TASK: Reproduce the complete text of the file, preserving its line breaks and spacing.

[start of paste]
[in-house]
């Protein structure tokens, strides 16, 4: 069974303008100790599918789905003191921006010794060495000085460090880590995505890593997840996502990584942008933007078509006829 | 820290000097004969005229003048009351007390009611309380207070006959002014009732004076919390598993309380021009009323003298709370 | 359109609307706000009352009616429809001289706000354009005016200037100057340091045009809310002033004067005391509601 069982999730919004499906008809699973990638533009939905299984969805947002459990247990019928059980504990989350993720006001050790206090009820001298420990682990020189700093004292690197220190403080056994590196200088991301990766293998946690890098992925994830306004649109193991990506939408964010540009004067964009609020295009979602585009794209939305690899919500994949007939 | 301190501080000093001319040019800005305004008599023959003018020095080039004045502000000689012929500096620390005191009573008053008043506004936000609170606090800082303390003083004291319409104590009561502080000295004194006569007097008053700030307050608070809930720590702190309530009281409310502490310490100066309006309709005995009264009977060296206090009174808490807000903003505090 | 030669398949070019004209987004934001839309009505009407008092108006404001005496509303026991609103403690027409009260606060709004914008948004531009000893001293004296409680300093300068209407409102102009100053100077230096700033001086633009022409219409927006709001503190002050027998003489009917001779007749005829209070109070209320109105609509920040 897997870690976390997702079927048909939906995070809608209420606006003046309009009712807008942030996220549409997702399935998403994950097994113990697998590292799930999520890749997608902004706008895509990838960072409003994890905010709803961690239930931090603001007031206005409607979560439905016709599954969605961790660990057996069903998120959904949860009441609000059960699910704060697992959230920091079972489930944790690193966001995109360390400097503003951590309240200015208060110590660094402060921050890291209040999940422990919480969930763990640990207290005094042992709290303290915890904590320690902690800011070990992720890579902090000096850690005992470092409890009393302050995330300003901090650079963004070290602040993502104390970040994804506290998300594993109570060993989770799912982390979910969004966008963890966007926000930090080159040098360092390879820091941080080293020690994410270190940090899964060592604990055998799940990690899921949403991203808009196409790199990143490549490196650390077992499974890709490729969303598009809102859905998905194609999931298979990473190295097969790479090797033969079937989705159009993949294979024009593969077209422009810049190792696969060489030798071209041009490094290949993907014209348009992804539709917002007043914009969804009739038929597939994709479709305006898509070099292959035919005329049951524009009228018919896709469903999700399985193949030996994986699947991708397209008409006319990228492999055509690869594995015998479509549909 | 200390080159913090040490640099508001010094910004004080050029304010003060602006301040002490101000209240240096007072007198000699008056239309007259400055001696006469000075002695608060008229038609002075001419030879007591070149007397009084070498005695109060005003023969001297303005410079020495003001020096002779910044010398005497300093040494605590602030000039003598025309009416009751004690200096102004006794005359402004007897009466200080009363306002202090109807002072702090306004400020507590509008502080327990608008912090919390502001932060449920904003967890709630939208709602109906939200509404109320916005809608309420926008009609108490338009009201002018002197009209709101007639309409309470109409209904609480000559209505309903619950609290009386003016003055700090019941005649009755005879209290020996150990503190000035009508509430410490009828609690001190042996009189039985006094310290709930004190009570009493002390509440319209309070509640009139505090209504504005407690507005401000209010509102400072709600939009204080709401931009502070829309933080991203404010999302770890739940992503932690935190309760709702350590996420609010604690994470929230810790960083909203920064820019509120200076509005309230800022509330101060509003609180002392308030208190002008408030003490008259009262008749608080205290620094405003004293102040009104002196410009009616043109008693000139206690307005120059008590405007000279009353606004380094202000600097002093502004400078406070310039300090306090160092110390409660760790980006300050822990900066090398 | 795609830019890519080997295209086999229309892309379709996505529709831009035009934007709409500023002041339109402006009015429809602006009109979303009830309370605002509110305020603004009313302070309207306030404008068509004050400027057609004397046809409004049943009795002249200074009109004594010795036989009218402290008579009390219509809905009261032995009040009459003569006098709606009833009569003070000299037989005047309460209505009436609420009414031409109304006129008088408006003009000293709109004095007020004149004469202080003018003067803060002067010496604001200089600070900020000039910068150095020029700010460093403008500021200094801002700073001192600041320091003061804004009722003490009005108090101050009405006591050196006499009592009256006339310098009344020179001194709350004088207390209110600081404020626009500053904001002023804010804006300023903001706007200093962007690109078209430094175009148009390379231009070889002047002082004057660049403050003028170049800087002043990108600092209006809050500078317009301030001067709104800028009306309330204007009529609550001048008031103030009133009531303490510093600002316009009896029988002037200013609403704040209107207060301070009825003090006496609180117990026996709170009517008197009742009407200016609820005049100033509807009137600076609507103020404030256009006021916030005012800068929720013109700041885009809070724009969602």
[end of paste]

[in-house]
């Protein structure tokens, strides 16, 4: 069974303008100790599918789905003191921006010794060495000085460090880590995505890593997840996502990584942008933007078509006829 | 820290000097004969005229003048009351007390009611309380207070006959002014009732004076919390598993309380021009009323003298709370 | 359109609307706000009352009616429809001289706000354009005016200037100057340091045009809310002033004067005391509601 069982999730919004499906008809699973990638533009939905299984969805947002459990247990019928059980504990989350993720006001050790206090009820001298420990682990020189700093004292690197220190403080056994590196200088991301990766293998946690890098992925994830306004649109193991990506939408964010540009004067964009609020295009979602585009794209939305690899919500994949007939 | 301190501080000093001319040019800005305004008599023959003018020095080039004045502000000689012929500096620390005191009573008053008043506004936000609170606090800082303390003083004291319409104590009561502080000295004194006569007097008053700030307050608070809930720590702190309530009281409310502490310490100066309006309709005995009264009977060296206090009174808490807000903003505090 | 030669398949070019004209987004934001839309009505009407008092108006404001005496509303026991609103403690027409009260606060709004914008948004531009000893001293004296409680300093300068209407409102102009100053100077230096700033001086633009022409219409927006709001503190002050027998003489009917001779007749005829209070109070209320109105609509920040 897997870690976390997702079927048909939906995070809608209420606006003046309009009712807008942030996220549409997702399935998403994950097994113990697998590292799930999520890749997608902004706008895509990838960072409003994890905010709803961690239930931090603001007031206005409607979560439905016709599954969605961790660990057996069903998120959904949860009441609000059960699910704060697992959230920091079972489930944790690193966001995109360390400097503003951590309240200015208060110590660094402060921050890291209040999940422990919480969930763990640990207290005094042992709290303290915890904590320690902690800011070990992720890579902090000096850690005992470092409890009393302050995330300003901090650079963004070290602040993502104390970040994804506290998300594993109570060993989770799912982390979910969004966008963890966007926000930090080159040098360092390879820091941080080293020690994410270190940090899964060592604990055998799940990690899921949403991203808009196409790199990143490549490196650390077992499974890709490729969303598009809102859905998905194609999931298979990473190295097969790479090797033969079937989705159009993949294979024009593969077209422009810049190792696969060489030798071209041009490094290949993907014209348009992804539709917002007043914009969804009739038929597939994709479709305006898509070099292959035919005329049951524009009228018919896709469903999700399985193949030996994986699947991708397209008409006319990228492999055509690869594995015998479509549909 | 200390080159913090040490640099508001010094910004004080050029304010003060602006301040002490101000209240240096007072007198000699008056239309007259400055001696006469000075002695608060008229038609002075001419030879007591070149007397009084070498005695109060005003023969001297303005410079020495003001020096002779910044010398005497300093040494605590602030000039003598025309009416009751004690200096102004006794005359402004007897009466200080009363306002202090109807002072702090306004400020507590509008502080327990608008912090919390502001932060449920904003967890709630939208709602109906939200509404109320916005809608309420926008009609108490338009009201002018002197009209709101007639309409309470109409209904609480000559209505309903619950609290009386003016003055700090019941005649009755005879209290020996150990503190000035009508509430410490009828609690001190042996009189039985006094310290709930004190009570009493002390509440319209309070509640009139505090209504504005407690507005401000209010509102400072709600939009204080709401931009502070829309933080991203404010999302770890739940992503932690935190309760709702350590996420609010604690994470929230810790960083909203920064820019509120200076509005309230800022509330101060509003609180002392308030208190002008408030003490008259009262008749608080205290620094405003004293102040009104002196410009009616043109008693000139206690307005120059008590405007000279009353606004380094202000600097002093502004400078406070310039300090306090160092110390409660760790980006300050822990900066090398 | 795609830019890519080997295209086999229309892309379709996505529709831009035009934007709409500023002041339109402006009015429809602006009109979303009830309370605002509110305020603004009313302070309207306030404008068509004050400027057609004397046809409004049943009795002249200074009109004594010795036989009218402290008579009390219509809905009261032995009040009459003569006098709606009833009569003070000299037989005047309460209505009436609420009414031409109304006129008088408006003009000293709109004095007020004149004469202080003018003067803060002067010496604001200089600070900020000039910068150095020029700010460093403008500021200094801002700073001192600041320091003061804004009722003490009005108090101050009405006591050196006499009592009256006339310098009344020179001194709350004088207390209110600081404020626009500053904001002023804010804006300023903001706007200093962007690109078209430094175009148009390379231009070889002047002082004057660049403050003028170049800087002043990108600092209006809050500078317009301030001067709104800028009306309330204007009529609550001048008031103030009133009531303490510093600002316009009896029988002037200013609403704040209107207060301070009825003090006496609180117990026996709170009517008197009742009407200016609820005049100033509807009137600076609507103020404030256009006021916030005012800068929720013109700041885009809070724009969602």